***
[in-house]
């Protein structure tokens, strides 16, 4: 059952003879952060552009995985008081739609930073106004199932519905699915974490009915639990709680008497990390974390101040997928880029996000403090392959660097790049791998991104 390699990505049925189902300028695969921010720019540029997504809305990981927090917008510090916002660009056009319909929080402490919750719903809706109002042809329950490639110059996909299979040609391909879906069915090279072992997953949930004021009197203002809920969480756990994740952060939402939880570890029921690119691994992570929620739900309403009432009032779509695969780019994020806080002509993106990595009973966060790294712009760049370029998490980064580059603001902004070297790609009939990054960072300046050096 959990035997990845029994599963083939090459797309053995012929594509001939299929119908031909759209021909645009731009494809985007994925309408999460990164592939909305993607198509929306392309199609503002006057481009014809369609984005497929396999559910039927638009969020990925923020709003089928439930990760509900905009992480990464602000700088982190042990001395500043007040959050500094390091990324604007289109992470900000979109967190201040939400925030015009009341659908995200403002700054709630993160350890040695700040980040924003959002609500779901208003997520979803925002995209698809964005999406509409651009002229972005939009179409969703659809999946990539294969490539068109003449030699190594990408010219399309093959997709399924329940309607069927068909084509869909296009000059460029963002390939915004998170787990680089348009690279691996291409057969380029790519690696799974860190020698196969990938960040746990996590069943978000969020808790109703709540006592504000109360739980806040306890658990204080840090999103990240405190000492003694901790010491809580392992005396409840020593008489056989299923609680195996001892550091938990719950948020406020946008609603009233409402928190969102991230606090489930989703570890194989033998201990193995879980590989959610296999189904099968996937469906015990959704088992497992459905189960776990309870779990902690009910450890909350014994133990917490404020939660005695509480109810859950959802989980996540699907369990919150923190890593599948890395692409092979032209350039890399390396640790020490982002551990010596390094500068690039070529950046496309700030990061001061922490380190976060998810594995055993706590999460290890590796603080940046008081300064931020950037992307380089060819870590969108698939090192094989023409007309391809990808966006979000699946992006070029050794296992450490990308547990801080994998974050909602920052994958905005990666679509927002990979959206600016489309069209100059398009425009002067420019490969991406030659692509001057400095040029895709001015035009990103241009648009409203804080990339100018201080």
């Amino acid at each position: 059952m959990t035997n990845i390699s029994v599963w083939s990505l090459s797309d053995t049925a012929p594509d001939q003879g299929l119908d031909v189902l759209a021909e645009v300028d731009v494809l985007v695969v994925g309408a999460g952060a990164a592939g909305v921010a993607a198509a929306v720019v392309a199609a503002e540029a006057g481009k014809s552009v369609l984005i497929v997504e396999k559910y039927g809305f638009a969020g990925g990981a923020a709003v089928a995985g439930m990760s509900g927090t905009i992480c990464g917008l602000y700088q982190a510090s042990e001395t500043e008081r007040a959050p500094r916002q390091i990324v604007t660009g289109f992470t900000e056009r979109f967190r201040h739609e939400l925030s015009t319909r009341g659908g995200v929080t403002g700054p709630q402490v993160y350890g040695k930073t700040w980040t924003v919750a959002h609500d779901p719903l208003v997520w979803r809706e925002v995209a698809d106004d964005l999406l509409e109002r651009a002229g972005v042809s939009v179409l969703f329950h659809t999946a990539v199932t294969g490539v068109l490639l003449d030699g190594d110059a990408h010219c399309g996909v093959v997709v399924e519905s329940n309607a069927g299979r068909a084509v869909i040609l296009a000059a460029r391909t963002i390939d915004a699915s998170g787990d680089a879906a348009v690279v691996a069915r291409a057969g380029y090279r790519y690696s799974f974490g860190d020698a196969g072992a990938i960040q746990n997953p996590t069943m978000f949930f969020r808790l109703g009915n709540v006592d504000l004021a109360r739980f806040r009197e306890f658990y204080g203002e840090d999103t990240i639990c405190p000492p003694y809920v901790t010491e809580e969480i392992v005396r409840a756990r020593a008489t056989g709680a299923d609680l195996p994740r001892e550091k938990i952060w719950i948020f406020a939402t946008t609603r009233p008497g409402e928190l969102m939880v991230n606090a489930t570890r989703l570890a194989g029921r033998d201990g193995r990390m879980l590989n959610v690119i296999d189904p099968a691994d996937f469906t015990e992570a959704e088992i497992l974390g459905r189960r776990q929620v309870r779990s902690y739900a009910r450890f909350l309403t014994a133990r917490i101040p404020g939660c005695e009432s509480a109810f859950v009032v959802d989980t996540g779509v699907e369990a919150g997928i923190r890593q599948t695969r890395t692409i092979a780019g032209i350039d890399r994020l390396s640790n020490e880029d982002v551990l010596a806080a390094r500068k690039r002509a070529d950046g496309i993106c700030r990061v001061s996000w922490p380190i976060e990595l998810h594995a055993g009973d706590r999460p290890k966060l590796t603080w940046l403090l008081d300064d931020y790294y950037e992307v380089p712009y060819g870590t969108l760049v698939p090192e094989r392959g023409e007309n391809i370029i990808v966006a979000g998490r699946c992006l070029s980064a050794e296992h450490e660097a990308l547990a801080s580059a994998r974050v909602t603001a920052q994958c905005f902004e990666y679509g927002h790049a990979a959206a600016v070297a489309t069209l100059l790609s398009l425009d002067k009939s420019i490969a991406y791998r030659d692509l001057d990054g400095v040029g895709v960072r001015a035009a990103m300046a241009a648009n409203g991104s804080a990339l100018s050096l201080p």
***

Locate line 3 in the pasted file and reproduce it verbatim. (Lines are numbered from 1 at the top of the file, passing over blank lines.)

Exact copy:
């Amino acid at each position: 059952m959990t035997n990845i390699s029994v599963w083939s990505l090459s797309d053995t049925a012929p594509d001939q003879g299929l119908d031909v189902l759209a021909e645009v300028d731009v494809l985007v695969v994925g309408a999460g952060a990164a592939g909305v921010a993607a198509a929306v720019v392309a199609a503002e540029a006057g481009k014809s552009v369609l984005i497929v997504e396999k559910y039927g809305f638009a969020g990925g990981a923020a709003v089928a995985g439930m990760s509900g927090t905009i992480c990464g917008l602000y700088q982190a510090s042990e001395t500043e008081r007040a959050p500094r916002q390091i990324v604007t660009g289109f992470t900000e056009r979109f967190r201040h739609e939400l925030s015009t319909r009341g659908g995200v929080t403002g700054p709630q402490v993160y350890g040695k930073t700040w980040t924003v919750a959002h609500d779901p719903l208003v997520w979803r809706e925002v995209a698809d106004d964005l999406l509409e109002r651009a002229g972005v042809s939009v179409l969703f329950h659809t999946a990539v199932t294969g490539v068109l490639l003449d030699g190594d110059a990408h010219c399309g996909v093959v997709v399924e519905s329940n309607a069927g299979r068909a084509v869909i040609l296009a000059a460029r391909t963002i390939d915004a699915s998170g787990d680089a879906a348009v690279v691996a069915r291409a057969g380029y090279r790519y690696s799974f974490g860190d020698a196969g072992a990938i960040q746990n997953p996590t069943m978000f949930f969020r808790l109703g009915n709540v006592d504000l004021a109360r739980f806040r009197e306890f658990y204080g203002e840090d999103t990240i639990c405190p000492p003694y809920v901790t010491e809580e969480i392992v005396r409840a756990r020593a008489t056989g709680a299923d609680l195996p994740r001892e550091k938990i952060w719950i948020f406020a939402t946008t609603r009233p008497g409402e928190l969102m939880v991230n606090a489930t570890r989703l570890a194989g029921r033998d201990g193995r990390m879980l590989n959610v690119i296999d189904p099968a691994d996937f469906t015990e992570a959704e088992i497992l974390g459905r189960r776990q929620v309870r779990s902690y739900a009910r450890f909350l309403t014994a133990r917490i101040p404020g939660c005695e009432s509480a109810f859950v009032v959802d989980t996540g779509v699907e369990a919150g997928i923190r890593q599948t695969r890395t692409i092979a780019g032209i350039d890399r994020l390396s640790n020490e880029d982002v551990l010596a806080a390094r500068k690039r002509a070529d950046g496309i993106c700030r990061v001061s996000w922490p380190i976060e990595l998810h594995a055993g009973d706590r999460p290890k966060l590796t603080w940046l403090l008081d300064d931020y790294y950037e992307v380089p712009y060819g870590t969108l760049v698939p090192e094989r392959g023409e007309n391809i370029i990808v966006a979000g998490r699946c992006l070029s980064a050794e296992h450490e660097a990308l547990a801080s580059a994998r974050v909602t603001a920052q994958c905005f902004e990666y679509g927002h790049a990979a959206a600016v070297a489309t069209l100059l790609s398009l425009d002067k009939s420019i490969a991406y791998r030659d692509l001057d990054g400095v040029g895709v960072r001015a035009a990103m300046a241009a648009n409203g991104s804080a990339l100018s050096l201080p």